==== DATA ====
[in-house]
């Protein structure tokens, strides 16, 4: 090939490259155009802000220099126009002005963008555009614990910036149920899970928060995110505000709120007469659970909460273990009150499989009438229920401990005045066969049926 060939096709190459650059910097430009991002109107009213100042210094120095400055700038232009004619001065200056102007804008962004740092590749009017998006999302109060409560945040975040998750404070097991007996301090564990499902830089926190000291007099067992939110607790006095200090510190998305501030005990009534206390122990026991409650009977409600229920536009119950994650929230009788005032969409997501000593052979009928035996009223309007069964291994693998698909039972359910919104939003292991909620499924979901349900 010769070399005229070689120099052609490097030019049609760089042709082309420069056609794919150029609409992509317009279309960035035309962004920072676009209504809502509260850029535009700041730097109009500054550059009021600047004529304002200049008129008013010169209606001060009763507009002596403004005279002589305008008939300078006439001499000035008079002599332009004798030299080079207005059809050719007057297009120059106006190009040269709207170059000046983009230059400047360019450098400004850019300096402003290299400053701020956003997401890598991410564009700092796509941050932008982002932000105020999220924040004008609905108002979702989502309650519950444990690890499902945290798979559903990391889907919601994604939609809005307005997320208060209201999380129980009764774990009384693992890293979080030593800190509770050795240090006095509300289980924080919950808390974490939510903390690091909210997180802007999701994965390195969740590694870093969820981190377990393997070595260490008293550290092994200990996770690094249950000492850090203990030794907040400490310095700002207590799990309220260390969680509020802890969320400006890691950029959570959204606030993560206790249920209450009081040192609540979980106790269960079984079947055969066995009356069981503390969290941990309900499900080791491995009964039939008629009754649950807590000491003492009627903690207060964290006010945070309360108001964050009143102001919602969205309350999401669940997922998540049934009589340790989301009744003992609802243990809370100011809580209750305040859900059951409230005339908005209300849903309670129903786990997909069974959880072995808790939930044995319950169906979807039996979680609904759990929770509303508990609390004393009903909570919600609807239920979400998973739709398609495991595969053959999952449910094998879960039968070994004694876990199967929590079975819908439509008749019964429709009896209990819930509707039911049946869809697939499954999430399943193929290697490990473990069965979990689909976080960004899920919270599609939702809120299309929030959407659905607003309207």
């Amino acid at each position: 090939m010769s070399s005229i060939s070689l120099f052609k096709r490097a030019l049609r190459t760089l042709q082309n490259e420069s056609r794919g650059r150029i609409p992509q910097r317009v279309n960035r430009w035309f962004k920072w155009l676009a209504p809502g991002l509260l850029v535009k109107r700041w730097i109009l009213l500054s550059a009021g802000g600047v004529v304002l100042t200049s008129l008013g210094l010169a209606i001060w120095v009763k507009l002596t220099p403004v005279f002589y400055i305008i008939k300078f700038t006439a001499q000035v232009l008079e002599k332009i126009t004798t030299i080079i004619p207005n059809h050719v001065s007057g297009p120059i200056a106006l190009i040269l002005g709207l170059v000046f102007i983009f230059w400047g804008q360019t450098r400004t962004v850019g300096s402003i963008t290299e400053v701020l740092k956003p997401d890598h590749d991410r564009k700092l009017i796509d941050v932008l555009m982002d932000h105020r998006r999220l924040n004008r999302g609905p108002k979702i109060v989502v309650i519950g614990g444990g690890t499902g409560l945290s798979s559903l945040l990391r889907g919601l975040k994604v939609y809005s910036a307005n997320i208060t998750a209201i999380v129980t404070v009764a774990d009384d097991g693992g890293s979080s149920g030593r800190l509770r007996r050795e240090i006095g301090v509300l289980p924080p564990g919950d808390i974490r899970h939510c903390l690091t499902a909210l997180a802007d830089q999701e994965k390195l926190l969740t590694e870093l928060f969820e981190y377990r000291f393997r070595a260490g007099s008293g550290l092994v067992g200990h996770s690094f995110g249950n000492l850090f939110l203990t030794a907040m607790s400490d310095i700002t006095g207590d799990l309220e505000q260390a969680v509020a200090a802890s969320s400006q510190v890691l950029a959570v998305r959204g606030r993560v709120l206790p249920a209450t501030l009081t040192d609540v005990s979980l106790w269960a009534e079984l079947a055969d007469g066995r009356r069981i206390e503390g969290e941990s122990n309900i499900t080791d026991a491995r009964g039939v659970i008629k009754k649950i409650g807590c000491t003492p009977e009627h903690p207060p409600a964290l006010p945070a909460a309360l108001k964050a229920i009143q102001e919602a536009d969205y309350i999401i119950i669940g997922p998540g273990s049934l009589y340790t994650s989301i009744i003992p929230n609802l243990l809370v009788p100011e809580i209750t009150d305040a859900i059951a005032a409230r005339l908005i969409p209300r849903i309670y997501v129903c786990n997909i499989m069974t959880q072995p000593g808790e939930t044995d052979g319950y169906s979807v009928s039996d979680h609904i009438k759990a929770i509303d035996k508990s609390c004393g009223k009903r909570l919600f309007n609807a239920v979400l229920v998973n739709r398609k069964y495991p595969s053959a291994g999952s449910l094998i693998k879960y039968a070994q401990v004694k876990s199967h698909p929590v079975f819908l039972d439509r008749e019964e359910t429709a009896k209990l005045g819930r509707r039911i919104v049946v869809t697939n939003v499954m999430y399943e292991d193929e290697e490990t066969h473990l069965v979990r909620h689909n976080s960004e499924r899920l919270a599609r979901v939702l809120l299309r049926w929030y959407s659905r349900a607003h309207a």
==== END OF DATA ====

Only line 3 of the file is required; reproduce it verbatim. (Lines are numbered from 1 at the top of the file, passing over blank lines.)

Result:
């Amino acid at each position: 090939m010769s070399s005229i060939s070689l120099f052609k096709r490097a030019l049609r190459t760089l042709q082309n490259e420069s056609r794919g650059r150029i609409p992509q910097r317009v279309n960035r430009w035309f962004k920072w155009l676009a209504p809502g991002l509260l850029v535009k109107r700041w730097i109009l009213l500054s550059a009021g802000g600047v004529v304002l100042t200049s008129l008013g210094l010169a209606i001060w120095v009763k507009l002596t220099p403004v005279f002589y400055i305008i008939k300078f700038t006439a001499q000035v232009l008079e002599k332009i126009t004798t030299i080079i004619p207005n059809h050719v001065s007057g297009p120059i200056a106006l190009i040269l002005g709207l170059v000046f102007i983009f230059w400047g804008q360019t450098r400004t962004v850019g300096s402003i963008t290299e400053v701020l740092k956003p997401d890598h590749d991410r564009k700092l009017i796509d941050v932008l555009m982002d932000h105020r998006r999220l924040n004008r999302g609905p108002k979702i109060v989502v309650i519950g614990g444990g690890t499902g409560l945290s798979s559903l945040l990391r889907g919601l975040k994604v939609y809005s910036a307005n997320i208060t998750a209201i999380v129980t404070v009764a774990d009384d097991g693992g890293s979080s149920g030593r800190l509770r007996r050795e240090i006095g301090v509300l289980p924080p564990g919950d808390i974490r899970h939510c903390l690091t499902a909210l997180a802007d830089q999701e994965k390195l926190l969740t590694e870093l928060f969820e981190y377990r000291f393997r070595a260490g007099s008293g550290l092994v067992g200990h996770s690094f995110g249950n000492l850090f939110l203990t030794a907040m607790s400490d310095i700002t006095g207590d799990l309220e505000q260390a969680v509020a200090a802890s969320s400006q510190v890691l950029a959570v998305r959204g606030r993560v709120l206790p249920a209450t501030l009081t040192d609540v005990s979980l106790w269960a009534e079984l079947a055969d007469g066995r009356r069981i206390e503390g969290e941990s122990n309900i499900t080791d026991a491995r009964g039939v659970i008629k009754k649950i409650g807590c000491t003492p009977e009627h903690p207060p409600a964290l006010p945070a909460a309360l108001k964050a229920i009143q102001e919602a536009d969205y309350i999401i119950i669940g997922p998540g273990s049934l009589y340790t994650s989301i009744i003992p929230n609802l243990l809370v009788p100011e809580i209750t009150d305040a859900i059951a005032a409230r005339l908005i969409p209300r849903i309670y997501v129903c786990n997909i499989m069974t959880q072995p000593g808790e939930t044995d052979g319950y169906s979807v009928s039996d979680h609904i009438k759990a929770i509303d035996k508990s609390c004393g009223k009903r909570l919600f309007n609807a239920v979400l229920v998973n739709r398609k069964y495991p595969s053959a291994g999952s449910l094998i693998k879960y039968a070994q401990v004694k876990s199967h698909p929590v079975f819908l039972d439509r008749e019964e359910t429709a009896k209990l005045g819930r509707r039911i919104v049946v869809t697939n939003v499954m999430y399943e292991d193929e290697e490990t066969h473990l069965v979990r909620h689909n976080s960004e499924r899920l919270a599609r979901v939702l809120l299309r049926w929030y959407s659905r349900a607003h309207a």